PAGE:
In Pursuit: Short Films
In Pursuit features short films that track itineraries through forms of exile or statelessness. Works by Basel Abbas and Ruanne Abou-Rahme, Bi Gan, Gelare Khoshgozaran, and Miko Revereza, center forms of furtive mobility that threaten the loss of political status–chase, evasion, urgent travel, and outlawed movement.
Artists Basel Abbas and Ruanne Abou-Rahme’s The Incidental Insurgents: The Part About the Bandits (Chapter 2) situates the genre-specific persona of the ‘outlaw’ as a figure that represents shrinking political agency. In Bi Gan’s dreamlike work The Poet and Singer, two men play at the edge of civil society in the Chinese countryside, their taboo actions blended with the characters’ surprisingly lyrical aspirations. Filmmaker Miko Revereza’s essayistic Distancing follows the artist’s choice to leave the United States after living most of his life undocumented. Gelare Khoshgozaran’s Royal Debris explores forms of exile and lost access through a speculative narrative constructed within the abandoned Iranian embassy in the United States.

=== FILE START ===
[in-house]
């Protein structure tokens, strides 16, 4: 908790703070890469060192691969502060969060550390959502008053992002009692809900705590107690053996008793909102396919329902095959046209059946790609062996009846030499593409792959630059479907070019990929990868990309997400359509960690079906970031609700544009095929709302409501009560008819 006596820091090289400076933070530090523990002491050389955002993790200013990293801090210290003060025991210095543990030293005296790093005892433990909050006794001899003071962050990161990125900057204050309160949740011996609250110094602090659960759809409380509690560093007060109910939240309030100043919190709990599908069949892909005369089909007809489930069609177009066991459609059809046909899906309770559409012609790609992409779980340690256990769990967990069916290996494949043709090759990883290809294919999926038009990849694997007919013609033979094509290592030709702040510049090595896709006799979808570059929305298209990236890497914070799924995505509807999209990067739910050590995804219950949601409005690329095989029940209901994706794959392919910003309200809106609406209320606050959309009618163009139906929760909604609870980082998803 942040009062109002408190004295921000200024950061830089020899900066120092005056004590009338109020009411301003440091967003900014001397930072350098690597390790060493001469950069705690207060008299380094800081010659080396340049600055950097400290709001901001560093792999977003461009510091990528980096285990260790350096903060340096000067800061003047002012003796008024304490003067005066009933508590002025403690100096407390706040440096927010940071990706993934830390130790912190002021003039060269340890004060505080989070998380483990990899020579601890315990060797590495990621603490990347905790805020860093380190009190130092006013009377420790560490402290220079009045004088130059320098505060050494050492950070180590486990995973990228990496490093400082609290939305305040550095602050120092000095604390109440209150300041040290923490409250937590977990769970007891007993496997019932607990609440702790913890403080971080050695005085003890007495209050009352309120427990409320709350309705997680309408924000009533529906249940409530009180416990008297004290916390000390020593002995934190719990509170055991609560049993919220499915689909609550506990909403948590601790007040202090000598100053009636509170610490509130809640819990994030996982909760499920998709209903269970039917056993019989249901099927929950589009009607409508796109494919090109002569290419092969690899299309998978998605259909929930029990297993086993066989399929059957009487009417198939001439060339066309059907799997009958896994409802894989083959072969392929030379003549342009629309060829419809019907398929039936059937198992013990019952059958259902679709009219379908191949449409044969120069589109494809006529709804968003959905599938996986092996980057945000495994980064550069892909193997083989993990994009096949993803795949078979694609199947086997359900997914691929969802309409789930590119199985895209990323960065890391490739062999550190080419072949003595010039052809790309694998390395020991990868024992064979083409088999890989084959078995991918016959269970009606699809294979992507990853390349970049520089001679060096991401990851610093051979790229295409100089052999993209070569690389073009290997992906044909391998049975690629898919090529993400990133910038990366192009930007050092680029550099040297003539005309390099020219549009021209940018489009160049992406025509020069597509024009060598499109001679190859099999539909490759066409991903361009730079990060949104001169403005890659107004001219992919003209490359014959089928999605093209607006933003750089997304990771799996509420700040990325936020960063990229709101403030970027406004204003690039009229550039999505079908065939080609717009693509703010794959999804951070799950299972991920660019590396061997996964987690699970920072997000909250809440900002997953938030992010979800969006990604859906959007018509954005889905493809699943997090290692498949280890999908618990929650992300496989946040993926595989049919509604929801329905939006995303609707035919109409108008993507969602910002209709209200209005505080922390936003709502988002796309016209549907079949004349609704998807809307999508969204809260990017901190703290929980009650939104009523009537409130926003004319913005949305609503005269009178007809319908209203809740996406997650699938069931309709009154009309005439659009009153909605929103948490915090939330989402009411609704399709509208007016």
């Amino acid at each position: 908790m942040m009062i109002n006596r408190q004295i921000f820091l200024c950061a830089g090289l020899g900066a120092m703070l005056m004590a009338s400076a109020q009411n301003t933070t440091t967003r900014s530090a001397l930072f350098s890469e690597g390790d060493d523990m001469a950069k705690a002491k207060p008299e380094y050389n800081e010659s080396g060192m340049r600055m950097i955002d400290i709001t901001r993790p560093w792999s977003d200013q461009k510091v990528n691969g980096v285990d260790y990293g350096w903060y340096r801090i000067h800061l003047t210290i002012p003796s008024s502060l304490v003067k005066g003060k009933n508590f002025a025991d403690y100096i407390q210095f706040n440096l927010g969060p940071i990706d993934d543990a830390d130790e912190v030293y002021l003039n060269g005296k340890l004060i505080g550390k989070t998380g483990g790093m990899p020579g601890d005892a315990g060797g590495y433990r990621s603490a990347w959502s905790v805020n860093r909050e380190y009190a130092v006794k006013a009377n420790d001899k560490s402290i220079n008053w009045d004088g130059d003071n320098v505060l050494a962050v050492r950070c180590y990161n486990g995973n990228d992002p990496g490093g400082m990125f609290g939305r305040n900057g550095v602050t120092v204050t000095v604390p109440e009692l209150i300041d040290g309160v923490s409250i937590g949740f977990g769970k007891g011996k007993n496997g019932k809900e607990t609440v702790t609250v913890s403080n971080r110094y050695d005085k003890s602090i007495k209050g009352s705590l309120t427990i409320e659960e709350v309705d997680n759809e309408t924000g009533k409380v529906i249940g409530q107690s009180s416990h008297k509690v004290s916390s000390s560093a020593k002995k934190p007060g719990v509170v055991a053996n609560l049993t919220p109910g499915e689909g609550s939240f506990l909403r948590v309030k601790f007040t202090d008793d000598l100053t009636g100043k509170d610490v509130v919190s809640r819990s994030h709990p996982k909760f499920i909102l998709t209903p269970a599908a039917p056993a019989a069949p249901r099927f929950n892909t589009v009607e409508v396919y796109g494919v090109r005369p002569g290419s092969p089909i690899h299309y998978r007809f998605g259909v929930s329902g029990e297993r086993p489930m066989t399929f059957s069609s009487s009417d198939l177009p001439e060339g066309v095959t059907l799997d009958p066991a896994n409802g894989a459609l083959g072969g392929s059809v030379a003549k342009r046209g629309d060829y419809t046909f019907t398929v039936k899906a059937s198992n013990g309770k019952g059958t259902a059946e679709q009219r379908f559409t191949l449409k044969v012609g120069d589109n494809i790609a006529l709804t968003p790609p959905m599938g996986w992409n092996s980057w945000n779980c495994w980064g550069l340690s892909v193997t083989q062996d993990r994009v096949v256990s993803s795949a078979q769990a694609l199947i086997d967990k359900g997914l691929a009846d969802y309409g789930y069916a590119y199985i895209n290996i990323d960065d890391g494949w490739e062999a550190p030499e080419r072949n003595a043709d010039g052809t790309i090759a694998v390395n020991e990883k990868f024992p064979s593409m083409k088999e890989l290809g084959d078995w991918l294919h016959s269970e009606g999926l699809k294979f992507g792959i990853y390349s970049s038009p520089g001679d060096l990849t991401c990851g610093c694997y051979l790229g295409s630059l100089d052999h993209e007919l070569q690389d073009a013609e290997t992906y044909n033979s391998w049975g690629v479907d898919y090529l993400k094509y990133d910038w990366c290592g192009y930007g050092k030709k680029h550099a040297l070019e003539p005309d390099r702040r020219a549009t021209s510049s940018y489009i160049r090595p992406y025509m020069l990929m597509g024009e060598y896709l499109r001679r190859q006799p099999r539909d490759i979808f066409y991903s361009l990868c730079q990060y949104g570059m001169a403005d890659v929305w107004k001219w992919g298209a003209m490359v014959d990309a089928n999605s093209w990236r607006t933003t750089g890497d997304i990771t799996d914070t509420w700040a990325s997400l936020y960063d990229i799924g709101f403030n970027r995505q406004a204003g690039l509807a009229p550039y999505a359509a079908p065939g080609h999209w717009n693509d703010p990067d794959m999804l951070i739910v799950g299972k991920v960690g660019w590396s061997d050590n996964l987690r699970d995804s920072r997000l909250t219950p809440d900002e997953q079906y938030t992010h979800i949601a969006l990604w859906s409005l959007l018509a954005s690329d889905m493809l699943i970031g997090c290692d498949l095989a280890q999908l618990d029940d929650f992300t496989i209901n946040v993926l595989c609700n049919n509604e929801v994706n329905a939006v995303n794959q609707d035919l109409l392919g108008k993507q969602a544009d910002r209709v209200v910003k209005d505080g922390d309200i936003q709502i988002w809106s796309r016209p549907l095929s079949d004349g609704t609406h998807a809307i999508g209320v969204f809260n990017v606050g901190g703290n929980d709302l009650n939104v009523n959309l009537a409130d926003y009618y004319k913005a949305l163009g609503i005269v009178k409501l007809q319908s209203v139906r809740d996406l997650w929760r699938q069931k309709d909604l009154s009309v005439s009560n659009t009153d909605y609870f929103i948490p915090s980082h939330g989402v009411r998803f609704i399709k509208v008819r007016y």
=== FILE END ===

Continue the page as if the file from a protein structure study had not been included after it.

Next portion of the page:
The films’ inquiries into literal or metaphorical statelessness also affect their constructions (or destructions) of plot. The featured works foreground pursuit as a cinematic device that propels narrative, but also sets up ambiguous power relations between the forces behind the camera and the protagonists in front of it. The films use targeted, in-motion shots to capture a sense of escape and anxious transit. They also make use of poetic gestures, texts, and voiceovers to trouble conventions of genre and to draw attention to the ways in which the camera may appear to have its own motive. Here, mobility exists in terms of tactics and strategies, rather than in terms of the cosmopolitan freedom to travel.